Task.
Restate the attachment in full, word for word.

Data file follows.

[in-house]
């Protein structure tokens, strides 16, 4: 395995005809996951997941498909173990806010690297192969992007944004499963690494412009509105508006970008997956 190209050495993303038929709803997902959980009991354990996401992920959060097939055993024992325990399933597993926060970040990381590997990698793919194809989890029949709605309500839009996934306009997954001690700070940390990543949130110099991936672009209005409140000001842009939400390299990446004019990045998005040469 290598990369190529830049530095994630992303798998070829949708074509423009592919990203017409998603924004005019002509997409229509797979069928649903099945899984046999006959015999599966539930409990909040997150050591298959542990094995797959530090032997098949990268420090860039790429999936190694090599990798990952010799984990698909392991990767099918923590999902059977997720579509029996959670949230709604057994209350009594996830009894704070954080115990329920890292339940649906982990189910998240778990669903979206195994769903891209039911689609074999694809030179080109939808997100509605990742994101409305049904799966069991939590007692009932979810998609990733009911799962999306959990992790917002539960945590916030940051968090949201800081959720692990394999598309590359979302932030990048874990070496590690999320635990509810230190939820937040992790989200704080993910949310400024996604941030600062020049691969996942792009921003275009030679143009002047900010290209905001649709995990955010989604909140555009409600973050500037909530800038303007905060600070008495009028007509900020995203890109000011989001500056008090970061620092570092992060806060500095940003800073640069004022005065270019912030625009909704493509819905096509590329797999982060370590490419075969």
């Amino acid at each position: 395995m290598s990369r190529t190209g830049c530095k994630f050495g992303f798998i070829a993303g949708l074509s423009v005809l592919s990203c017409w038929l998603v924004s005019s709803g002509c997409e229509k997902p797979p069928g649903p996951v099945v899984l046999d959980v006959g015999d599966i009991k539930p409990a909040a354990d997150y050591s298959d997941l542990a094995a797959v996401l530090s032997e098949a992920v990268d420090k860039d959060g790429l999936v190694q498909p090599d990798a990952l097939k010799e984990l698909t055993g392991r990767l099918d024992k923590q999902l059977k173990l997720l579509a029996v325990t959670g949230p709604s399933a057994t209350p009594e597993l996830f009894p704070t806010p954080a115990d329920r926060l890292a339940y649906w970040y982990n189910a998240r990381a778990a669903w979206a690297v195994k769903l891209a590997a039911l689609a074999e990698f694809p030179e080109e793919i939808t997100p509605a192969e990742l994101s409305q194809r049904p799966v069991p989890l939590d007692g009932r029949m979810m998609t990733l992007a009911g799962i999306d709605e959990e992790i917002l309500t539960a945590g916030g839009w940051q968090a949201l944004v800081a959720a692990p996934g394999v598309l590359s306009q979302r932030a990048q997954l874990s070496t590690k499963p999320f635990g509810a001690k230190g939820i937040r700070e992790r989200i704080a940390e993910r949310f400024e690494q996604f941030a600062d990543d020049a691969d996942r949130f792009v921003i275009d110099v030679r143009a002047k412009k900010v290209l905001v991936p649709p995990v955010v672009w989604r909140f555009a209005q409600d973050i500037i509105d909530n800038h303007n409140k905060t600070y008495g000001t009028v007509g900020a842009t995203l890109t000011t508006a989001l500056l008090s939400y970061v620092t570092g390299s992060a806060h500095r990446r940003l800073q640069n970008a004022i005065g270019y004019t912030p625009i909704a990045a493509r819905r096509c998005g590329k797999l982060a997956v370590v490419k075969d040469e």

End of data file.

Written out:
[in-house]
């Protein structure tokens, strides 16, 4: 395995005809996951997941498909173990806010690297192969992007944004499963690494412009509105508006970008997956 190209050495993303038929709803997902959980009991354990996401992920959060097939055993024992325990399933597993926060970040990381590997990698793919194809989890029949709605309500839009996934306009997954001690700070940390990543949130110099991936672009209005409140000001842009939400390299990446004019990045998005040469 290598990369190529830049530095994630992303798998070829949708074509423009592919990203017409998603924004005019002509997409229509797979069928649903099945899984046999006959015999599966539930409990909040997150050591298959542990094995797959530090032997098949990268420090860039790429999936190694090599990798990952010799984990698909392991990767099918923590999902059977997720579509029996959670949230709604057994209350009594996830009894704070954080115990329920890292339940649906982990189910998240778990669903979206195994769903891209039911689609074999694809030179080109939808997100509605990742994101409305049904799966069991939590007692009932979810998609990733009911799962999306959990992790917002539960945590916030940051968090949201800081959720692990394999598309590359979302932030990048874990070496590690999320635990509810230190939820937040992790989200704080993910949310400024996604941030600062020049691969996942792009921003275009030679143009002047900010290209905001649709995990955010989604909140555009409600973050500037909530800038303007905060600070008495009028007509900020995203890109000011989001500056008090970061620092570092992060806060500095940003800073640069004022005065270019912030625009909704493509819905096509590329797999982060370590490419075969």
């Amino acid at each position: 395995m290598s990369r190529t190209g830049c530095k994630f050495g992303f798998i070829a993303g949708l074509s423009v005809l592919s990203c017409w038929l998603v924004s005019s709803g002509c997409e229509k997902p797979p069928g649903p996951v099945v899984l046999d959980v006959g015999d599966i009991k539930p409990a909040a354990d997150y050591s298959d997941l542990a094995a797959v996401l530090s032997e098949a992920v990268d420090k860039d959060g790429l999936v190694q498909p090599d990798a990952l097939k010799e984990l698909t055993g392991r990767l099918d024992k923590q999902l059977k173990l997720l579509a029996v325990t959670g949230p709604s399933a057994t209350p009594e597993l996830f009894p704070t806010p954080a115990d329920r926060l890292a339940y649906w970040y982990n189910a998240r990381a778990a669903w979206a690297v195994k769903l891209a590997a039911l689609a074999e990698f694809p030179e080109e793919i939808t997100p509605a192969e990742l994101s409305q194809r049904p799966v069991p989890l939590d007692g009932r029949m979810m998609t990733l992007a009911g799962i999306d709605e959990e992790i917002l309500t539960a945590g916030g839009w940051q968090a949201l944004v800081a959720a692990p996934g394999v598309l590359s306009q979302r932030a990048q997954l874990s070496t590690k499963p999320f635990g509810a001690k230190g939820i937040r700070e992790r989200i704080a940390e993910r949310f400024e690494q996604f941030a600062d990543d020049a691969d996942r949130f792009v921003i275009d110099v030679r143009a002047k412009k900010v290209l905001v991936p649709p995990v955010v672009w989604r909140f555009a209005q409600d973050i500037i509105d909530n800038h303007n409140k905060t600070y008495g000001t009028v007509g900020a842009t995203l890109t000011t508006a989001l500056l008090s939400y970061v620092t570092g390299s992060a806060h500095r990446r940003l800073q640069n970008a004022i005065g270019y004019t912030p625009i909704a990045a493509r819905r096509c998005g590329k797999l982060a997956v370590v490419k075969d040469e």